Tuesday, July 13, 2021

Lib Dems, the blue wall and the "Boris Johnson toxicity factor"

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"It was incredibly cringe. We all knew that," says one senior Liberal Democrat. "We all thought, this is awful, but it’s also brilliant. And it worked, right?"

Ailbhe Rea - her Twitter handle is @PronouncedAlva - reveals that the blue wall Ed Davey smashed down with his hammer five days was ordered from Grantham five days before the Chesham and Amersham by-election.

And it did work:

Overnight, the "blue wall" was cemented in the political lexicon to name and amplify an idea that had barely been acknowledged before: that the Conservatives are vulnerable in a lot of their traditional, southern seats, and vulnerable in particular to the Liberal Democrats, who are second to them in 79 of those constituencies. 

Which is encouraging, given that I blogged this back in May:

The idea of a blue wall that may crumble will appeal to the media and a Lib Dem victory in Chesham and Amersham will give that idea more credibility.

And that will gives the Tory government a headache as it is faced with defending its gains in the red wall while keeping its traditional voters in the blue wall happy.

Particularly as there is nothing in Boris Johnson's journalistic or political career to suggest that be believes in levelling up anything.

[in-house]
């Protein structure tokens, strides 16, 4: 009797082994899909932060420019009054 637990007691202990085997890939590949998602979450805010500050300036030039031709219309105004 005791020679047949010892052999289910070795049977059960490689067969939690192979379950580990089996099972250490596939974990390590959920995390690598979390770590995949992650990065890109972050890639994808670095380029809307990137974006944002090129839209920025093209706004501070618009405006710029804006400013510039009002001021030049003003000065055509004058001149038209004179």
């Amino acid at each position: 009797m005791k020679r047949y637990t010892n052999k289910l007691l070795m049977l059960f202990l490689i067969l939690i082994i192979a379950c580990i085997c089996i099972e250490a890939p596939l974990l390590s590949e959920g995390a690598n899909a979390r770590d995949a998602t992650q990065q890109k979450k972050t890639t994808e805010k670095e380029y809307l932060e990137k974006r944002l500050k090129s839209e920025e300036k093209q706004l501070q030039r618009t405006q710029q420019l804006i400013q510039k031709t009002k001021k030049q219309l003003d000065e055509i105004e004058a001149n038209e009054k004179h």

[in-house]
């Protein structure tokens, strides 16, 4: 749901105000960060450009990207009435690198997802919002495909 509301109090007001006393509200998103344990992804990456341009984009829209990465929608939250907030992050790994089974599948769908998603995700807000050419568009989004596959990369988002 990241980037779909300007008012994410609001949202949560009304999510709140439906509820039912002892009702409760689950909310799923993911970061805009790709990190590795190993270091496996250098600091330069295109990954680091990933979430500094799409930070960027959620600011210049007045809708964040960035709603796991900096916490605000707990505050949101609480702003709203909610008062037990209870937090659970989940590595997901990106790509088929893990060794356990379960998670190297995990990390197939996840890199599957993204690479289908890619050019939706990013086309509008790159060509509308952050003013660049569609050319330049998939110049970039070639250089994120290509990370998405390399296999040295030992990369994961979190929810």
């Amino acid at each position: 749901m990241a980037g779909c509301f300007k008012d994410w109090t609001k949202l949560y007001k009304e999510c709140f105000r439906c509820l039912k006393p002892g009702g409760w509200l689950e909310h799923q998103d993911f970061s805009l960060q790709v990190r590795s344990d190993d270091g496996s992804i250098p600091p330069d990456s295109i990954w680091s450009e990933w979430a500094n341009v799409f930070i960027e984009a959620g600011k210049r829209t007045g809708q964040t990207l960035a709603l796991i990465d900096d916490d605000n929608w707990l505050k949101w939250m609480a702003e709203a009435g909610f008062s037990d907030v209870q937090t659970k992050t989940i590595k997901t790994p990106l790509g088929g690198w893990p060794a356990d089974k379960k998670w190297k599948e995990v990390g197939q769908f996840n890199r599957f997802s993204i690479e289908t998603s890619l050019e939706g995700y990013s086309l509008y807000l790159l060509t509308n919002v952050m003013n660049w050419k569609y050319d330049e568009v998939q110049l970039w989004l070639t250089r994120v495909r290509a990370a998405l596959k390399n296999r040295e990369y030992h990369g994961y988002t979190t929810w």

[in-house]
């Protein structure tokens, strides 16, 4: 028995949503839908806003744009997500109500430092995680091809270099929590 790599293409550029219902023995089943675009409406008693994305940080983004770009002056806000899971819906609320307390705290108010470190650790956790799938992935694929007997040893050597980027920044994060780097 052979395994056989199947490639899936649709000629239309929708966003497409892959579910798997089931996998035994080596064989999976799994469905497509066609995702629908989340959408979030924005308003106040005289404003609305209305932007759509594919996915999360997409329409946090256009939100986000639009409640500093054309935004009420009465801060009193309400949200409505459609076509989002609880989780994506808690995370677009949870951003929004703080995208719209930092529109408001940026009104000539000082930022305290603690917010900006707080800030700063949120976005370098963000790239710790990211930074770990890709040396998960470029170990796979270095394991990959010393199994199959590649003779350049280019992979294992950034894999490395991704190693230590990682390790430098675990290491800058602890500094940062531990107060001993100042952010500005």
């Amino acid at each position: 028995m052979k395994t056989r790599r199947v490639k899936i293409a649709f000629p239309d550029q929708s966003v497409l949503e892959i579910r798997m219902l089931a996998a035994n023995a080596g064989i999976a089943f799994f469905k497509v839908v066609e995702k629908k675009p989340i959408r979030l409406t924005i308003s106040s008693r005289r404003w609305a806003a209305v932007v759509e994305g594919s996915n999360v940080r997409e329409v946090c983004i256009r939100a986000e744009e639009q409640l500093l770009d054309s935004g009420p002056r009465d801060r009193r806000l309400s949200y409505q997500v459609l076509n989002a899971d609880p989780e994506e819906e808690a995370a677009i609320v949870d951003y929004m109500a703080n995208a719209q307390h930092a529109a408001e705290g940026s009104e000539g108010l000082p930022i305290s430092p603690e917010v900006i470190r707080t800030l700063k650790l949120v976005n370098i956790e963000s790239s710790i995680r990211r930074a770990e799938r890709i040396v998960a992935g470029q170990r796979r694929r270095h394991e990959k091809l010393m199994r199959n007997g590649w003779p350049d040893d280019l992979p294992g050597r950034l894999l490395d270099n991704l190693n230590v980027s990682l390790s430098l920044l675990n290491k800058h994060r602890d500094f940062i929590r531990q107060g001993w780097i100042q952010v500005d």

Rea, who sets a new record for the number of "senior Liberal Democrats" consulted for one article, suggests the danger the Conservatives face is actually that they are too interested in pleasing their new red wall voters:

The Conservatives are, famously, pursuing a "Red Wall" strategy, having courted and now hoping to retain voters in Labour’s traditional heartlands. This has been in the expectation that their own traditional voters will stick with them – and in 2019, they did. But the current Conservative government has little to offer these traditional Tories and much to repel them – such as planning reforms, which were a major factor in the Chesham and Amersham contest. 

"They’re leaving their flank open and we’re coming in and having a big good go," Davey told me during the campaign in Amersham. That’s before you look at the underlying demographic shifts in these seats, the gradual post-Brexit realignment of British politics, and the "Boris Johnson toxicity factor", which senior Liberal Democrats identify as one of the biggest current Conservative vulnerabilities among its traditional voters – a factor they think was masked at the last election because of the similar unpopularity of Jeremy Corbyn. 

"There’s no doubt that dislike of Johnson in the seat wasn’t just an overnight thing," says a senior Liberal Democrat. "We were also getting the sense that they didn’t like him before. But they voted Tory before because of Corbyn."

"He was toxic. Maybe former Labour people like him. Maybe former Brexit people do. But a lot of traditional Tories don’t like him," they add. Those traditional voters are less keen on Johnson’s entire approach to politics: the conduct of Brexit, the proroguing of parliament, or what they see as a wider culture of impunity in his top team, exemplified by the Dominic Cummings and Matt Hancock scandals. It is a private worry of plenty of Conservative MPs too. 

Maybe they will end up alienating both red and blue walls? That would be fun to watch.

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